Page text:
@katie, Chileans are disgustingly nice to me most of the time. I'm quite sure Negochea doesn't have rapid transit, but once you know a town, the busses aren't quite so scary, I guess. I'll have to come see for myself sometime!

Fly Girl said...

That trip sounds like a nightmare to me and I don't have a fear of buses, although this post is making me reconsider. I got lost on a bus in the middle of London once. I ended up taking a black cab (expensive) back to my hotel but it was a jittery experience and I pride myself on being able to navigate transportation systems. Except NY was way overwhelming. Didn't you develop a bus system spidey sense in NY?

Julie said...

I just stumbled upon your blog and I <3 it!!! I want to sit here all day and read everything but I can't since I have to work and study. :-(

I totally agree with what you are saying about taking the bus. I just conquered my fear of travelling alone in a major foreign city, Madrid. I took the subway all over the city but I was not tempted at all to try the buses. That will have to be left for another city in another country, maybe. I just thank technology for googlemaps on my blackberry.
I can't wait to head down to South America.

Eileen said...

@flygirl, it's funny, I'm not afraid of long-distance busses, though I'm sure I should be, but busses into the outer parts of a city can freak me right out. I think my spideysense got lost with my sense of direction, and I actually do recall a concussion, in a bus shelter by the side of the road near Angel falls in Ecuador, another transit nightmare. Maybe blame that? I think my imagination is just too zippity.

@Julie, well, welcome right along! I spent some time in Madrid and I actually walked to my school (about 4 miles) every day because the metro seemed like too much of a hassle and it never even occurred to me to take the bus. During the day I don't mind at all, but at night, heebie? meet jeebie.

Looking forward to hearing more from all of you. Maybe we should talk about transportation nightmares? Might be a good group blog. Game? Lame? do tell. Also we have to do it before Richard of http::// (go! look! nifty!) starts his cape to cairo trip, because he will certainly win.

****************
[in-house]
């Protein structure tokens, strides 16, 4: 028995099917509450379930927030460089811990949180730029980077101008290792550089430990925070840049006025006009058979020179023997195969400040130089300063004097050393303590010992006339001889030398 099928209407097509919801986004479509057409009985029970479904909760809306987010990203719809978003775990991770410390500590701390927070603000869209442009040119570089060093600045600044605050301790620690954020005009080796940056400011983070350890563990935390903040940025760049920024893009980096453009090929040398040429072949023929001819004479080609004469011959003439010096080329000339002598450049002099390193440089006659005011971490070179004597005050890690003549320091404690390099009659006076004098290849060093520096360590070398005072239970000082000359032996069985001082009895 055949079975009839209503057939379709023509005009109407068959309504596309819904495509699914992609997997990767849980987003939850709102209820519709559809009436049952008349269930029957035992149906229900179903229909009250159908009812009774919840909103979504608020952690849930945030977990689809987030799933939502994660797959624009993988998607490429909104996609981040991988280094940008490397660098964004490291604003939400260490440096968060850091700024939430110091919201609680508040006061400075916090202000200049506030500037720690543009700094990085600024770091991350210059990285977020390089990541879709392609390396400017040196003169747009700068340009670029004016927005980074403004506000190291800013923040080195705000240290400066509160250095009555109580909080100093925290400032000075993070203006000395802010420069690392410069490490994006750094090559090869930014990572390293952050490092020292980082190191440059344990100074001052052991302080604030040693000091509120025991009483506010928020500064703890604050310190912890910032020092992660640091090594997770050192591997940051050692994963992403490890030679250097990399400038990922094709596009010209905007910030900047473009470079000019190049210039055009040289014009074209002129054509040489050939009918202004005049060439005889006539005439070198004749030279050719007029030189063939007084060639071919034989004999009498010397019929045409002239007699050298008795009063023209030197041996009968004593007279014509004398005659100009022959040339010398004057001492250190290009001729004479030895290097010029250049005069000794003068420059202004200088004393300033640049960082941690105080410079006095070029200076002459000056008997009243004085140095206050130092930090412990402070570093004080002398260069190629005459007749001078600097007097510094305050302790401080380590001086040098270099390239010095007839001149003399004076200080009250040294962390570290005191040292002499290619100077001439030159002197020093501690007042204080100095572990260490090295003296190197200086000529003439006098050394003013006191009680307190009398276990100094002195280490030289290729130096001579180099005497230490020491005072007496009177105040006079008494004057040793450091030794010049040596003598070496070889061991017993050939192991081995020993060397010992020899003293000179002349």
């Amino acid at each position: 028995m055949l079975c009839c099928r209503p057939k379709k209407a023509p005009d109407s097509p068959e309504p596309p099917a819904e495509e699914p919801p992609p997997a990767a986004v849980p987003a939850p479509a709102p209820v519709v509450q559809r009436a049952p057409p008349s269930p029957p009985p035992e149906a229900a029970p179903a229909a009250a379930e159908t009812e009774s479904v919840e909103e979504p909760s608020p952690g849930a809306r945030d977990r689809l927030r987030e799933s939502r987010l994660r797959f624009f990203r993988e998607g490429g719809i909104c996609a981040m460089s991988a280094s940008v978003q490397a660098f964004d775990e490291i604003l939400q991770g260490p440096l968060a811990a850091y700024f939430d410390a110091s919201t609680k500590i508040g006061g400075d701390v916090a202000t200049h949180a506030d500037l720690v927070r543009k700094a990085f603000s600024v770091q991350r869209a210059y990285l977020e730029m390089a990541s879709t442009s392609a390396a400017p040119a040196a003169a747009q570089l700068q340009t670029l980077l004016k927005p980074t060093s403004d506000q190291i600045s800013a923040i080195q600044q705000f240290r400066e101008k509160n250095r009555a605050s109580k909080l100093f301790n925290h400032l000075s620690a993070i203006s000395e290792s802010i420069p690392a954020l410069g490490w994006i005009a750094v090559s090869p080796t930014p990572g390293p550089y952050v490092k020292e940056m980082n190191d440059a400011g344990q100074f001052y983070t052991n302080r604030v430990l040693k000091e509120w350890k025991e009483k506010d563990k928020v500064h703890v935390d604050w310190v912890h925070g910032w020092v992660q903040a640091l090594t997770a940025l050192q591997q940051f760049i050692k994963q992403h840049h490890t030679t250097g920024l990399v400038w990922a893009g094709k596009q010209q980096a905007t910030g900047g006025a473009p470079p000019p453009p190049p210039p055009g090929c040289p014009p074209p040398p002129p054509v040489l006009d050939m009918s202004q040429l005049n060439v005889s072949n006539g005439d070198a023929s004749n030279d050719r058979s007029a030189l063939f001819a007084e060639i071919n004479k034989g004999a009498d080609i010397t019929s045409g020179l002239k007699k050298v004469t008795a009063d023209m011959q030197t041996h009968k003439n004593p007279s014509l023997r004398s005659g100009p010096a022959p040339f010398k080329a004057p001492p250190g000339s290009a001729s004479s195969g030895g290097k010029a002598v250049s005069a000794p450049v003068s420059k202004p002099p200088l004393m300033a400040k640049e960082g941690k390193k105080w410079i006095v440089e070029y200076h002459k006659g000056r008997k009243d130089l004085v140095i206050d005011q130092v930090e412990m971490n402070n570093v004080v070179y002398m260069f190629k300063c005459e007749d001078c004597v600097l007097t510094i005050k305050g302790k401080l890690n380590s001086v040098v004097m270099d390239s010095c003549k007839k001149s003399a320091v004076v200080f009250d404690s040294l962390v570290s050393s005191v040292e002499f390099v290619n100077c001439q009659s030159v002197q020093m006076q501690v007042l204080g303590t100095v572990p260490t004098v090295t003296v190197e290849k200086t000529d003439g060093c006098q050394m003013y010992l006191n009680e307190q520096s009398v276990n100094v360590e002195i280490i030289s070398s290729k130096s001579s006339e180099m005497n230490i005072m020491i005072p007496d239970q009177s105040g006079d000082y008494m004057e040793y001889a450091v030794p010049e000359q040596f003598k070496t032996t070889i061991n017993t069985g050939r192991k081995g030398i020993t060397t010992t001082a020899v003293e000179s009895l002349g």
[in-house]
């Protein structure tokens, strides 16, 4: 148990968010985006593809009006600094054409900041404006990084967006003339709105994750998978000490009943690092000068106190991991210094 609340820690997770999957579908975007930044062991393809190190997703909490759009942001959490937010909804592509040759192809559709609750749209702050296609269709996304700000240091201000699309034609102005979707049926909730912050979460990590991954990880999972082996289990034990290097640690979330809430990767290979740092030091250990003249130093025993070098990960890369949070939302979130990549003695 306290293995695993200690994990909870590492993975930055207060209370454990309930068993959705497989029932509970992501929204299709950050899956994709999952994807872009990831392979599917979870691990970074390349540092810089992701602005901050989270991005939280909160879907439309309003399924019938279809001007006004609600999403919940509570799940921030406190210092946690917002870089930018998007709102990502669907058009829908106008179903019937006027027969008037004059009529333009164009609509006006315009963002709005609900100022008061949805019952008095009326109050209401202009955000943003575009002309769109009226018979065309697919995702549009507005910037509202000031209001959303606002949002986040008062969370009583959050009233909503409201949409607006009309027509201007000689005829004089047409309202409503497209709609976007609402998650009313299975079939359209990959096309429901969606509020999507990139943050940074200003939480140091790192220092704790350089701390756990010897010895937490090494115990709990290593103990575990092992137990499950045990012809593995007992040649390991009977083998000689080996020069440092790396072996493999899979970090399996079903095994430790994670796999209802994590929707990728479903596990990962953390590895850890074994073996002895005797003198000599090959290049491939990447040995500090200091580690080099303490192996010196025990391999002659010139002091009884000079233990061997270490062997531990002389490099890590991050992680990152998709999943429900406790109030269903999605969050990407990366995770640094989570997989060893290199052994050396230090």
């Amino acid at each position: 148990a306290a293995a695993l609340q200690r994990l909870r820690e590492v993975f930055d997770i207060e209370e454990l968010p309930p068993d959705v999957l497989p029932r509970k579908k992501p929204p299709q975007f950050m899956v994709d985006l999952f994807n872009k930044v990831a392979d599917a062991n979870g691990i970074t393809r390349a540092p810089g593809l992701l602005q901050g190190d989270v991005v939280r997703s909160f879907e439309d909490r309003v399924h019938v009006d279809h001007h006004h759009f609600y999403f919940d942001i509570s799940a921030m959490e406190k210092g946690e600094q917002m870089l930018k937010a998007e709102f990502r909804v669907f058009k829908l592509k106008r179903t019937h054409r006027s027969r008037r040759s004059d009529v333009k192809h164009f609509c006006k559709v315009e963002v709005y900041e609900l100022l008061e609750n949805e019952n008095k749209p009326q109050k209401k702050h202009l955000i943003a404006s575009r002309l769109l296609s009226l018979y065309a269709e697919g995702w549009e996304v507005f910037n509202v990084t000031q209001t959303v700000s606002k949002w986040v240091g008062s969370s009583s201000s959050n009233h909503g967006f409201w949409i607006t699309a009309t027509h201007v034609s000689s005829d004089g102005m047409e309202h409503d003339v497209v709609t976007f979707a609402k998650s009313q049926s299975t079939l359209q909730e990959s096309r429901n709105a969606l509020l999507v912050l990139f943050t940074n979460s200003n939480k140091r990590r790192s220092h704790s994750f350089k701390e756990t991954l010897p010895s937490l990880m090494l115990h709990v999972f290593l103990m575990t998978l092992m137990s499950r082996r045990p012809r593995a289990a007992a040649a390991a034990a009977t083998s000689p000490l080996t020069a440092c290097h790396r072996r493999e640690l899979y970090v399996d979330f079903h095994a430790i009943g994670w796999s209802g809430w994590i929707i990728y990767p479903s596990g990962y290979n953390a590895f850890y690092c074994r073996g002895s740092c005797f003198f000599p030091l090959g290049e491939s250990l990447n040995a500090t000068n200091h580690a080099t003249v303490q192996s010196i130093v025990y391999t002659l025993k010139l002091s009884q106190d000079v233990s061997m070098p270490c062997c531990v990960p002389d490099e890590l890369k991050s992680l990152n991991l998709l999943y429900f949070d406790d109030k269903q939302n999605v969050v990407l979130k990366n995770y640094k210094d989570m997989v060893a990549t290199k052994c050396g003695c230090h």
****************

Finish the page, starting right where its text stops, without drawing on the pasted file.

Sharon said...

That happened to me as well, only I ended up in La Pintana at 11:30 pm and no one came to my rescue. In fact, the bus drivers were pretty nasty :(

Katie said...

Mostly the fear kicks in when I'm trying to get around Buenos Aires (my preferred method of transport in that case is definitely the subway). Here in Necochea we have a bus system, but I have yet to utilize it. We have access to a car, plus I ride my bike or walk if my destination is close by.

I'd love to participate in a transportation group blog, but I don't think I have anything terribly witty or interesting to say on the matter. :(

Hawk said...

I feel exactly the same about buses - you explain it so well. Super post!

Chris Guillebeau said...

What a great post! Thanks so much for sharing the story. Next time I take the bus down south, I know who to take with me.

Emily said...

Finally getting around to commenting...I'm glad the bus drivers were so nice to you! I've never had a major bus issue in Santiago, but there was that one time I was sure I was going to die alone in Rio because I took a bus going the wrong way at 10:30pm. To this day I do not know why the bus that took me FROM Ipanema to the PanAmerican Games complex every single day without incident never seemed to come back the same way to take me TO Ipanema instead of out into the Brazilian night. But regardless of why, I stuck to taxis from then on.

Emily said...

PS. Meant to add that I fully support group blogging this one so that I can tell my Brazilian bus story in detail...details involve an entire bus staring at me as I loudly ask "perigosa?" over and over (who know I knew the Portuguese word for "dangerous" until then?!).